Finding solutions to political crises in developing countries is problematic

I am watching a historic documentary on how Egypt and Israel negotiated ownership of Taba enclave, a strip of land that both countries were claiming legal ownership to. After seven years of contesting, and four years of negotiations and appeals to higher levels, Israel finally conceded todefeat.

I am watching a historic documentary on how Egypt and Israel negotiated ownership of Taba enclave, a strip of land that both countries were claiming legal ownership to.

After seven years of contesting, and four years of negotiations and appeals to higher levels, Israel finally conceded todefeat. On another channel is the unfolding civil war in Libya that was fuelled by the successful revolutions in Tunisia and Egypt, and the unrest in Ivory Coast after unfair elections.

17 years on, Rwanda is commemorating the 1994 genocide, an event that still puzzles humanity on how extreme we can get when we hate so much.

What is interesting here is the way different countries grapple with crises. In the more recent scenarios, whereas Egyptians borrowed a leaf from neighbouring Tunisia with success, it is still an uphill task for Libya and Yemen.  The question is, how wise are our countries when we come to making political decisions that impact on our lives?

It shouldn’t be a case of what worked in the past for one country will always apply in to the other, but how best the other’s experience can be applied without antagoniszing one’s own situation.

Popular website Facebook has a way of starting up unintentional social networks with good debates on political issues. On this particular one, the anticipation of the Northern revolutions sweeping down to the South was unusually high. When asked if this wouldn’t bring more harm than good to the now rather peaceful South, the surprising argument was that for any cause, there is a loss. Amidst all the agitation, no one was looking at the potential of the next leader after an uprisinge, the willingness of the mass, the possibility of a major setback in the economy, the suffering of the wananchi, and all the other huge negative impacts that could arise given a different response to a Tunisia like revolution.

This is so typical of the developing nations. Just at the time when a country seems to be finally ‘getting there’, it keeps falling back into the a quagmire. The examples in Africa are endless. But take the case of United Kingdom or the United States for that matter. One cannot be very sure that their voting systems are 100% free and fair.

However, one can be sure that the last thing any of their leaders, pro or anti government, would condone is a civil war, and will probably join forces to fight any external force that might threaten their peace and security.  What happens in our case? A little support from some external godfathers is good enough to entice a people into unnecessary strife, without putting into perspective the long-term effects.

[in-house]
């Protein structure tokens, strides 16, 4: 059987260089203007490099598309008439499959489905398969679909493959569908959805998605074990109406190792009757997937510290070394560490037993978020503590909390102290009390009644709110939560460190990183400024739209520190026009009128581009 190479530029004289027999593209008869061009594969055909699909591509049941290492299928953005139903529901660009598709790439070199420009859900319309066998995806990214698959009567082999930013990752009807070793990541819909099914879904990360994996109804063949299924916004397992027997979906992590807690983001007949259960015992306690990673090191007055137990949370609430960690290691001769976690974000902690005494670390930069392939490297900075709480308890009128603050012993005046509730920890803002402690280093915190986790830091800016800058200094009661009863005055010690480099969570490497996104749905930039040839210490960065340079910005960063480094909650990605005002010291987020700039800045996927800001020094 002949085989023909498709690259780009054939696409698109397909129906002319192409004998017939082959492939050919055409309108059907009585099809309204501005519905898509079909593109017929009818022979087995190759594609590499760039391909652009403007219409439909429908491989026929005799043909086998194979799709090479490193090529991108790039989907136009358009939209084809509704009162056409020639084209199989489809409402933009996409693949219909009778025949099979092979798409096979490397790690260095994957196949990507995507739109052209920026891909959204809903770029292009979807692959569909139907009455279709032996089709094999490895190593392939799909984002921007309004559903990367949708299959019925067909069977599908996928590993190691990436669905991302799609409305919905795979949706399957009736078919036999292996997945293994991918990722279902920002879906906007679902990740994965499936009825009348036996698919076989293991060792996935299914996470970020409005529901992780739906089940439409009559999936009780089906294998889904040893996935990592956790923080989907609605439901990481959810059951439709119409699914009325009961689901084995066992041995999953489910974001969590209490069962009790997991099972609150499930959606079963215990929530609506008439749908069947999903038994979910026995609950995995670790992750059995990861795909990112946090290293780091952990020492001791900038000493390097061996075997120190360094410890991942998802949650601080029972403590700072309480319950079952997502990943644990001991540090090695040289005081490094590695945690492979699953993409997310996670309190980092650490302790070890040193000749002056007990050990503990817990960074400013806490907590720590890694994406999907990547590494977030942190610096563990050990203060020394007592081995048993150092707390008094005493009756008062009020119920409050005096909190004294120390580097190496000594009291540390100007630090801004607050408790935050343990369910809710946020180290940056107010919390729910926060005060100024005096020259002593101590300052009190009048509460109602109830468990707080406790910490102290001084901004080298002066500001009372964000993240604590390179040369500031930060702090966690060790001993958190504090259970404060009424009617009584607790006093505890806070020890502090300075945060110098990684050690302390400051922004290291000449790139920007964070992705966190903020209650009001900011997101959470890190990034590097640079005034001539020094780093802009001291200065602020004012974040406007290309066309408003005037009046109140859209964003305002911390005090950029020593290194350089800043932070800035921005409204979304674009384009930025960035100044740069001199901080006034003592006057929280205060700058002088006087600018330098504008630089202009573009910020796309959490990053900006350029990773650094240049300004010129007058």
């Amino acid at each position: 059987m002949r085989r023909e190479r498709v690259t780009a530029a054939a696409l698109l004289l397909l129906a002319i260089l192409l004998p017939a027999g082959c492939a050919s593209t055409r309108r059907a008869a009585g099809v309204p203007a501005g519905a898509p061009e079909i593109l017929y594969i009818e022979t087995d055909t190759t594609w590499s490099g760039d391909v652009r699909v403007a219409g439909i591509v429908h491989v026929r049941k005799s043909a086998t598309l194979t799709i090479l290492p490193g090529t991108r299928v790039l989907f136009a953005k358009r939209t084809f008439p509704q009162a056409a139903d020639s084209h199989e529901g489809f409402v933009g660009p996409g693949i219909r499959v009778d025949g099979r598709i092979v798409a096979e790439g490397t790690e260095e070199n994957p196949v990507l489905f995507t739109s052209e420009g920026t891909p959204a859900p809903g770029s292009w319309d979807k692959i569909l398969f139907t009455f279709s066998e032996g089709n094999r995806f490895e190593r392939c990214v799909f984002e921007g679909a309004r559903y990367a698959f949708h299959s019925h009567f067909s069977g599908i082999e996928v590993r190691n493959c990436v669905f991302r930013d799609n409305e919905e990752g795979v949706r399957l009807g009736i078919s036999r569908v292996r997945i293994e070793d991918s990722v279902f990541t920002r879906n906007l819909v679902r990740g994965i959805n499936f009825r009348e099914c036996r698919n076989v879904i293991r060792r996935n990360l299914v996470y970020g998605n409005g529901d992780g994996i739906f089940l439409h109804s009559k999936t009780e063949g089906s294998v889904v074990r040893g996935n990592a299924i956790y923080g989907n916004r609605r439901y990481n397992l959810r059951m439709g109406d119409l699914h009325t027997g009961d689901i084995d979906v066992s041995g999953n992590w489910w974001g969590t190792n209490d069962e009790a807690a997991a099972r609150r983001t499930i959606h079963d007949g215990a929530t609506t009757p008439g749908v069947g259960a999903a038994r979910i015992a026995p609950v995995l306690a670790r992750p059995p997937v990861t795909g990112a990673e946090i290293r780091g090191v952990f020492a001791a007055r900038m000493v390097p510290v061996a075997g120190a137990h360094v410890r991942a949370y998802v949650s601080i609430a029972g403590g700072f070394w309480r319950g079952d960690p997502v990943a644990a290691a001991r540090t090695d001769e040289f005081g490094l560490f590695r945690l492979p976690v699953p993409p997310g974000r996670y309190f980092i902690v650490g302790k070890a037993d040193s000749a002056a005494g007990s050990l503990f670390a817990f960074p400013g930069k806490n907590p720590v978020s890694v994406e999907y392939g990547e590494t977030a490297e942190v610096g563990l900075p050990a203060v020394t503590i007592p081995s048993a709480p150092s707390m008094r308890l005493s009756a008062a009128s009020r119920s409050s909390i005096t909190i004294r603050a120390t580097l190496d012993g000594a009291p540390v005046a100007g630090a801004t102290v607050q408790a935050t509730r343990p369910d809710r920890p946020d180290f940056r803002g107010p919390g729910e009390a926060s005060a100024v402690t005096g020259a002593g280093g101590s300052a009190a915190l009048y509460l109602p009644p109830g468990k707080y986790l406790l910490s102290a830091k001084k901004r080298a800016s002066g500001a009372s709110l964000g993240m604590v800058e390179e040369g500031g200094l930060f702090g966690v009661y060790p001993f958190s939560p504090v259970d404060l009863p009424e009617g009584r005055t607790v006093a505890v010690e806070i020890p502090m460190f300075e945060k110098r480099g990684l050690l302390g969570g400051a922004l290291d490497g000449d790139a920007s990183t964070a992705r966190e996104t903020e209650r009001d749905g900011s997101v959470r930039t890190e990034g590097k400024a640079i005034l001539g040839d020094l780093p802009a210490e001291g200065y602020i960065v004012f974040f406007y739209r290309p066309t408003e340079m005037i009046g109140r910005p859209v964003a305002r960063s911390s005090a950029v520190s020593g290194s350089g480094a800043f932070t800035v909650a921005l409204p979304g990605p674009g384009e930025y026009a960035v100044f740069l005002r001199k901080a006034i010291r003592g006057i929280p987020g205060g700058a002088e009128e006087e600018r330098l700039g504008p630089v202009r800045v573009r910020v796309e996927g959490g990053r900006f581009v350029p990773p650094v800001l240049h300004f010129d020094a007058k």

But what really is the reason behind this political and social insecurity in developing countries? There is quite some debate on poverty, ignorance, illiteracy, financial insecurity, unfair trade, the list is endless. However, these in my opinion can only have impact if aggravated to a large extent by emotional pain, fear, social need, and the kind of social environment you are coming from. All these aspects in society have to be managed if the political order of any community is to be changed. For those leaders that are logical in their thinking, it would be wise to know when a community is ready to agitate and quickly move to find patriotic solutions regardless of personal grievances.

This is extremely important when there is a strong sense of emotional pain among the community; an aspect that has proven far worse than physical pain. If the previous regime of Rwanda had taken this into consideration, when hundreds of especially Tusti Tutsi refugees were getting agitated, perhaps the war and genocide of 1994 would never have happened or reached the extent it did. 

Sometimes, the communities aren’t really bothered except for a few individuals that would wish to otherwise to do so due to personal grievances. These too should not be ignored but managed well, especially since as opportunists, they have the potential to aggravate an otherwise solvable solution to a crisis.

The social environment of the community is also worth noting. Whereas, for example, the Egyptians were able to walk into the line of fire unarmed, the Libyans would rather flee. If the society is composed of many conflicting tribes, chances of increasing disorder are high, especially if the ruling body is disarmed and without appropriate replacement.

Given the ongoing crises in the world, it is quite obvious that the political solutions in one country do not necessarily work in another. Secondly, external support is not always the solution, although it could offer alternatives for conflicting countries or internal crises.

Finally, Africans should learn to own their problems and be willing to put patriotism ahead of individual grievances for political and economic stability. It is high time we stopped being the problem child.

Ends

 

Have Your SayLeave a comment